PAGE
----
Media innovation and social impact: the case of living documentaries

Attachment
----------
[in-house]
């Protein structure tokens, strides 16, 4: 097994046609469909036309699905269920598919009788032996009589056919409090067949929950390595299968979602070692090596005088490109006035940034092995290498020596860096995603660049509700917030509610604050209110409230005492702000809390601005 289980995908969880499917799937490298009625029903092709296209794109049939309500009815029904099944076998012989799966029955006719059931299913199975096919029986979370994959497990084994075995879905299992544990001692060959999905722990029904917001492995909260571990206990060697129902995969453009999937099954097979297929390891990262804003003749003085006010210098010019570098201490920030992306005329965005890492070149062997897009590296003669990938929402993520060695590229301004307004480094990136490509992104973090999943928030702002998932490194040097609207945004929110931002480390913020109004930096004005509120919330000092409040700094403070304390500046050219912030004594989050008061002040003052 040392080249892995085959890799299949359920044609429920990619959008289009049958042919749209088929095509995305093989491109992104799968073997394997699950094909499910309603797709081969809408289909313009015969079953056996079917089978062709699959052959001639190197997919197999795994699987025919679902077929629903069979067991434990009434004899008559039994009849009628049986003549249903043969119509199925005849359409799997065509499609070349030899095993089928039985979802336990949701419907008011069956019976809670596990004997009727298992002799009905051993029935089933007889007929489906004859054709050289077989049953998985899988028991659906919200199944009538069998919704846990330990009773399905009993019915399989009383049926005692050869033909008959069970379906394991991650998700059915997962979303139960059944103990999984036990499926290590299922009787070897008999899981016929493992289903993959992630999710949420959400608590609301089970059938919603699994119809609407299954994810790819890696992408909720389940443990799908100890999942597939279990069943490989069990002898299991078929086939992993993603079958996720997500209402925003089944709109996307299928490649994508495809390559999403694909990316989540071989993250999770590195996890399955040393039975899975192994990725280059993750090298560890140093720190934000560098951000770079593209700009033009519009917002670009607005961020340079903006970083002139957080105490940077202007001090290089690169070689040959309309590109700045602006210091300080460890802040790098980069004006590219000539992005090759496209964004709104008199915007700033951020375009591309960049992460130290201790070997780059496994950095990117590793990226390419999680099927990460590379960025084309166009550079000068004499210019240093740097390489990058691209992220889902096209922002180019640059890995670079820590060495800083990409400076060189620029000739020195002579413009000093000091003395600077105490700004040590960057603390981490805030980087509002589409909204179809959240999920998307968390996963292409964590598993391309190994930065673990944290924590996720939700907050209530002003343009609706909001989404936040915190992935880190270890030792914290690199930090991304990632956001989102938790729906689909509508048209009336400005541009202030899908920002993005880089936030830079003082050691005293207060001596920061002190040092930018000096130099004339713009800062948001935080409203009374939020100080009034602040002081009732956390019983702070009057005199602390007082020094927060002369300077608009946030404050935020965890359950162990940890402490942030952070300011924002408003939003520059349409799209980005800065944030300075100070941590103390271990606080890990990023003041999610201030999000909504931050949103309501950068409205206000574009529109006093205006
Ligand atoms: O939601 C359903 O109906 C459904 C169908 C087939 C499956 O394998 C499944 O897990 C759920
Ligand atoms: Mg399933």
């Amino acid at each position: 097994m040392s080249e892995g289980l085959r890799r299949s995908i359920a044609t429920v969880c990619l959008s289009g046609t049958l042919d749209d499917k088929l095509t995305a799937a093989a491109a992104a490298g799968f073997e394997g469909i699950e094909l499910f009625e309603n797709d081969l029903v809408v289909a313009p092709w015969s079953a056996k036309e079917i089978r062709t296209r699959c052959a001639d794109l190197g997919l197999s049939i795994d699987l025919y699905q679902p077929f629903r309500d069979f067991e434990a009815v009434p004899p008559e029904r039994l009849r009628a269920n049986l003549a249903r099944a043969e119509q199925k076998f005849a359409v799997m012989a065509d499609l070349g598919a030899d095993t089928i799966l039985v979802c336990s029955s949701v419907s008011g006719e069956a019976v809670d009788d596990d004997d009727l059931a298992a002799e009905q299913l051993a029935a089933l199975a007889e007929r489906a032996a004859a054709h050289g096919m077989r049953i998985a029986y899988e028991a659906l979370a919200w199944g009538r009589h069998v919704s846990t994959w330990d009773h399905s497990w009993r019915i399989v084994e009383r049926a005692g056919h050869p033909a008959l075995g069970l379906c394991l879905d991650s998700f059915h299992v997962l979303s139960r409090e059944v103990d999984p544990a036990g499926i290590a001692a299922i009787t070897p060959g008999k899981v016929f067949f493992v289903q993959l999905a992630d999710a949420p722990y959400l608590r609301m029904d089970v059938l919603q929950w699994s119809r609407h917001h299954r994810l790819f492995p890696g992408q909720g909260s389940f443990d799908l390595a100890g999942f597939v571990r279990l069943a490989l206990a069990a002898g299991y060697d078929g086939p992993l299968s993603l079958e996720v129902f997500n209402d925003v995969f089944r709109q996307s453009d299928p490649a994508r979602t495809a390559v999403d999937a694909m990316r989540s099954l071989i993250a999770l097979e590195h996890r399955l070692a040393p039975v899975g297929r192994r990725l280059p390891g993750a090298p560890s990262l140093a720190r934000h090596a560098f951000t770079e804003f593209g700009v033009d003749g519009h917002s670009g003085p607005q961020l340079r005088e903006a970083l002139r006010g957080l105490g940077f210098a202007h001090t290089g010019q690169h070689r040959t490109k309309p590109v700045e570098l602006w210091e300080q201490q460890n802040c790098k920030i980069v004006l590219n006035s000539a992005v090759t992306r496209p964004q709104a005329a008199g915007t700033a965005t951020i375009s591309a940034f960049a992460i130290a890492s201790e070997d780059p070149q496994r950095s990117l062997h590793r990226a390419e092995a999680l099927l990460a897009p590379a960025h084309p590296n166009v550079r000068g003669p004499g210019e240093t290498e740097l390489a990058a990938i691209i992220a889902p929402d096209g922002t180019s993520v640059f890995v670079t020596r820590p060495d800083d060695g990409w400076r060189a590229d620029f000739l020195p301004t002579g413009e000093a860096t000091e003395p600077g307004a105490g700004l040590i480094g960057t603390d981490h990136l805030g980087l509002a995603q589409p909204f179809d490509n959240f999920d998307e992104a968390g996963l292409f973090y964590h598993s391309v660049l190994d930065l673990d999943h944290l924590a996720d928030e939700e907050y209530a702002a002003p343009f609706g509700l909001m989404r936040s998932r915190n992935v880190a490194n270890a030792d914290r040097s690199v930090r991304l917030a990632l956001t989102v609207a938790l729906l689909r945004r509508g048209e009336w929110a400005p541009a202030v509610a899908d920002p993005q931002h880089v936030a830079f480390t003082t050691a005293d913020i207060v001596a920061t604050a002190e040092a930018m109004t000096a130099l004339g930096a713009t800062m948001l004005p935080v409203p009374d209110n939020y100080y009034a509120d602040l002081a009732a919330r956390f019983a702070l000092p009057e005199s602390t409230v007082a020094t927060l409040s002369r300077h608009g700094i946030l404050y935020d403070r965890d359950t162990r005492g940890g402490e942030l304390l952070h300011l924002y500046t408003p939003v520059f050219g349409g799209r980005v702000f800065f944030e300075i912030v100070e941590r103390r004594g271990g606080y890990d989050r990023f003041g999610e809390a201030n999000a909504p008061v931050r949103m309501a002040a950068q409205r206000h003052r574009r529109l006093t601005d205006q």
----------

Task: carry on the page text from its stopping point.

This scholarly essay discusses one particular form of documentary production: interactive documentary. It does so in the larger context of media innovation research. Its main aim is to shed light on how those thinking and creating living documentaries define and frame social impact. The thesis behind this essay is, that contrary to media innovation happening within the paradigm of what scholars and practitioners call the ‘media industries’ - which are largely tributary to capitalist impact criteria, living documentary producers are mainly driven by the potential social impact that their work might have. By presenting and analysing the living documentary Field Trip (2019), a project in which I assumed a combined role of practitioner-researcher, I offer a case study that illustrates and tests my assumptions. I complement my observations within the case study with interviews and other practices. My findings indicate that from a media production perspective, the impact expectations of those making living documentaries can loosely be as associated with a commons-based production paradigm. Yet, producers of these documentaries constantly need to renegotiate and compromise on their social impact expectations because of internal production affordances and the (external) dominance of the ‘media industries’ paradigm.
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